Kate was going to an event to kick off a Mangrove Planting program down the highway at the SolwaraSchool. This is a facility run by Aslan Awareness a local NGO organization that she does a lot of work with.
They are about 5 miles down the coast. I decided I would try to paddle down to attend if I could find them and then either cartop or paddle back.
I had to run the market that morning because I had made an arrangement with a woman to purchase some rose bushes. It was the day before Easter, which iis a huge holiday here, a 4 day weekend, so she naturally didn’t show up, but I still bought a bunch of food and got a late start.
I had no idea if I could find their place because I have only been there a few times, and only by land. Fortunately I found a couple of kids swimming right about when I thought I might be close and they gave me vague directions (around the next point).
I then called Kate and guessed she and I were looking at the same point. I paddled for another 15 minutes, and thought I saw it, but it looked too small so I went further than called again.
Kate couldn’t see me, but other people on the beach told her I had already passed by, so I turned around and went in.
The whole thing was delayed so even though I got there at 11:00 it didn’t start till later.
The program was kicked-off by Miss PNG, Rachel James.
She is from New Ireland and is a Marine Bilologist. She has been an Ambassador for environmentalism and conservation, and has been in the news often promoting it.
Here is a picture of her and Kate. I just missed the embrace…
I wimped out and took a car ride home, since I had been cooked pretty well by the time I got there. The sunscreen washes off and I had much more sun on my hands and dark bands of intense tan.
I didn’t even realize it was Earth Day! It was actually Earth Day in the US, it was the day after Earth Day here.
There have been great and really full moons this week, that make it almost light when I ride to work in the dark in the mornings. This picture is about an hour before sunrise taken to the West out of NusaIsland.Really pretty and nice.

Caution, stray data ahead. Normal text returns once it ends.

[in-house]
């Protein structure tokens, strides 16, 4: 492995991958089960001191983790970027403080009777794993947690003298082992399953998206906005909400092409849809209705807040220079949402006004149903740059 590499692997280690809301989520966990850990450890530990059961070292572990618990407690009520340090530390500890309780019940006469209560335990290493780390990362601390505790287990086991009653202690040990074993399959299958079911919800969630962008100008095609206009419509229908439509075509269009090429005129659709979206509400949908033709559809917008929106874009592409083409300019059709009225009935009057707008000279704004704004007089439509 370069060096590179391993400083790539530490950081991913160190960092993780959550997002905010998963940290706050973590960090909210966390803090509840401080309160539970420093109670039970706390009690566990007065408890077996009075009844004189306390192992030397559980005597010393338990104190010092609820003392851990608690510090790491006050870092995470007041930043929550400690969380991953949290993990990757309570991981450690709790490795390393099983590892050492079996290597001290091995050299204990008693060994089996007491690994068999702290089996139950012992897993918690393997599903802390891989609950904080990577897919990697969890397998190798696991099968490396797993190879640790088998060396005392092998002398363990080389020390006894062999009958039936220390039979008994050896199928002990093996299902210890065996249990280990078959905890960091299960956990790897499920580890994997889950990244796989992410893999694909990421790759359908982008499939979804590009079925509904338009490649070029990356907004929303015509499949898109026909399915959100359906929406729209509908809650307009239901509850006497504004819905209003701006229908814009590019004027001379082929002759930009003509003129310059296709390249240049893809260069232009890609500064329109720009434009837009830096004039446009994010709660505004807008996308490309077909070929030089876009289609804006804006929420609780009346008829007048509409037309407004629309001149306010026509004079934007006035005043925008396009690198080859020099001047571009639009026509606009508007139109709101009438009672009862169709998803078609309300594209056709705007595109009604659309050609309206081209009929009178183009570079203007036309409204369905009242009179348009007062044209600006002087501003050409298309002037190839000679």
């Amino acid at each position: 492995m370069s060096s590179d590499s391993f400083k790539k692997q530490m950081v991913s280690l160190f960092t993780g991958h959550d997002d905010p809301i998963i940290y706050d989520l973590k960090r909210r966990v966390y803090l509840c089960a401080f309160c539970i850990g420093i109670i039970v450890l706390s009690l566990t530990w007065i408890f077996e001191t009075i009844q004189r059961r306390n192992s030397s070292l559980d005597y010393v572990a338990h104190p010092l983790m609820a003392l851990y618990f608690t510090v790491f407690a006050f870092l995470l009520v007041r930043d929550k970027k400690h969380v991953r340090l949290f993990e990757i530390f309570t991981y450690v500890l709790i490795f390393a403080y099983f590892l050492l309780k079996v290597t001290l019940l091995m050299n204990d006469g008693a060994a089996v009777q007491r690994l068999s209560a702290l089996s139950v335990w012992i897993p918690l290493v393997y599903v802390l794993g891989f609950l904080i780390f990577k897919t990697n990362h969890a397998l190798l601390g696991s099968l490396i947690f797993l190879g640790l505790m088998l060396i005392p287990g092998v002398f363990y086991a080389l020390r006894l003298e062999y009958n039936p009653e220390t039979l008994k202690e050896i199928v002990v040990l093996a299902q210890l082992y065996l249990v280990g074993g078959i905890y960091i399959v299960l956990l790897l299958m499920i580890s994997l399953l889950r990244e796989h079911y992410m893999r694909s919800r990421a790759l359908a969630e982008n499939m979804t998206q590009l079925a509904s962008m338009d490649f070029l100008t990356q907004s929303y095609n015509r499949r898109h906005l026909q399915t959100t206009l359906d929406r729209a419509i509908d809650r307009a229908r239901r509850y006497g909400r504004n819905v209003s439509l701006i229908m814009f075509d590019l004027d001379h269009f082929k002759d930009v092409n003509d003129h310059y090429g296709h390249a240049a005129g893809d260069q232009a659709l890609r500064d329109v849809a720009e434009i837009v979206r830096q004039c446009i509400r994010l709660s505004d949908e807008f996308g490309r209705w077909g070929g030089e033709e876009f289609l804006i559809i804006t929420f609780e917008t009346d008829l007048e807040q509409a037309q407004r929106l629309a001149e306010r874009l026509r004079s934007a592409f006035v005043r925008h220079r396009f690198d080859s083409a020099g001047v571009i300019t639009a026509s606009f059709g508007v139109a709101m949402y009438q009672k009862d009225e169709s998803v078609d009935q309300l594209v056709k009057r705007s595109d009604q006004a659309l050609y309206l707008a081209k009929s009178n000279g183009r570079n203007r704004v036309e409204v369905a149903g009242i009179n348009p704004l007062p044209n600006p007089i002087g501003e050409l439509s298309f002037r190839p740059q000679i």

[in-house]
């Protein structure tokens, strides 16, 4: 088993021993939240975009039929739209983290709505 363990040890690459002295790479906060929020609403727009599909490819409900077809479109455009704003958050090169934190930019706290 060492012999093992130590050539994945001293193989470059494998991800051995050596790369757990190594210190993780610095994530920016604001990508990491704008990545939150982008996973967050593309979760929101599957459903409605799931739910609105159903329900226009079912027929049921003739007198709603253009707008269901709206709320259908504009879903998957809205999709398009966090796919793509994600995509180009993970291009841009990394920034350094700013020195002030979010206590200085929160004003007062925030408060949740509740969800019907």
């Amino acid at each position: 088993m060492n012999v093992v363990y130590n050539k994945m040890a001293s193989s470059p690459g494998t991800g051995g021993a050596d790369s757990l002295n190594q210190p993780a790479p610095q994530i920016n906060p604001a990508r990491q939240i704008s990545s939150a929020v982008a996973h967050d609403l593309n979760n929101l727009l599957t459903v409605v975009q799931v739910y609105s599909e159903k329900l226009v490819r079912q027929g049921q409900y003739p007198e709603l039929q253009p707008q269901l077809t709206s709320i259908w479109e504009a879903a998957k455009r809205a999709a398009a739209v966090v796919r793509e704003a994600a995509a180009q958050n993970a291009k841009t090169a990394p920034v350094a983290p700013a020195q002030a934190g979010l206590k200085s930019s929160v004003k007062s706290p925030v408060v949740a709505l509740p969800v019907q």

For Easter we went out to a local island, Uissen, with the staff from a restaurant in town “Bamboo” They had a great meal and all the kids had fun on an egg hunt. Unfortunately we got dumped on by intense rain and had to spend about 90 minutes huddled in the local’s huts, under trees, and even in the water trying to stay dry and warm. The food was great.
I never get over what litterbugs people are here. We should take them all to the US to see some of the beaches around NYC. The owner was trying to get them to keep things clean, but the minute she turned her back they would throw things in the ocean.
The beach and island was just stunning and beautiful, and they had chucked a huge bag of trash that we had picked-up, along with an assortment of beer cans, plates and foil. I picked it all up and brought it back to the boat, but noticed it wasn’t with us when we left. The people who lived there offered to “take care of it” hopefully this didn’t mean tossing it back in the ocean!
Tax day in the USA, a good day to go paddling in PNG…
I went for an afternoon paddle and then met Kate at Nusa resort on an island for drinks. Kate was swimming over from her office about ¾ of a mile, and I paddled from our house. I found her out in the harbor on her way there.
We passed this boat on way. It had a canoe in the middle of it, but they had offloaded the canoe by the time I took this picture. People have great names for boats. Our favorite is "Ey No Wrong yet" (nothing is wrong yet). Presumably this is a very negative way of saying "Smooth Sailing". It sort of sums up the attitude of the language and the culture.
We hung out with some of the other local ex-pats and had a nice dinner. It was a great night to paddle since the moon was full. Kate took a boat back to her truck, and I paddled back.
I was more than a bit nervous about the surf landing through the reef in the dark. Although I could see enough to paddle I could not see the swell and judge the landing well.
On the way out I was rejected once, and capsized. The tide was low on this return trip, so it was just dumping surf on rock. Very dangerous, but only for 30 or 40 feet since the full force of the wave is expended almost instantly when it breaks.
Our neighbors were sitting around a campfire down where I usually go through the surf, and they say my light. 3 or 4 kids were jumping up and down with burning log torches to make it more dramatic.
Eventually I just said what the hell and gave it a try. I made it in a bit, but then got nailed by a huge wave. It slammed the boat down into the reef, but I managed to brace into it, so I didn’t get rolled. It did make a really impressive noise.
When I got back over to our house I couldn’t lift the boat, the front seemed heavy. I had taken all Kate’s snorkel gear, but when I tried to unload it I realized the entire front hatch was flooded.I had torn a huge hole in the seem along the bow. A spot that had already leaked slightly and been patched several times.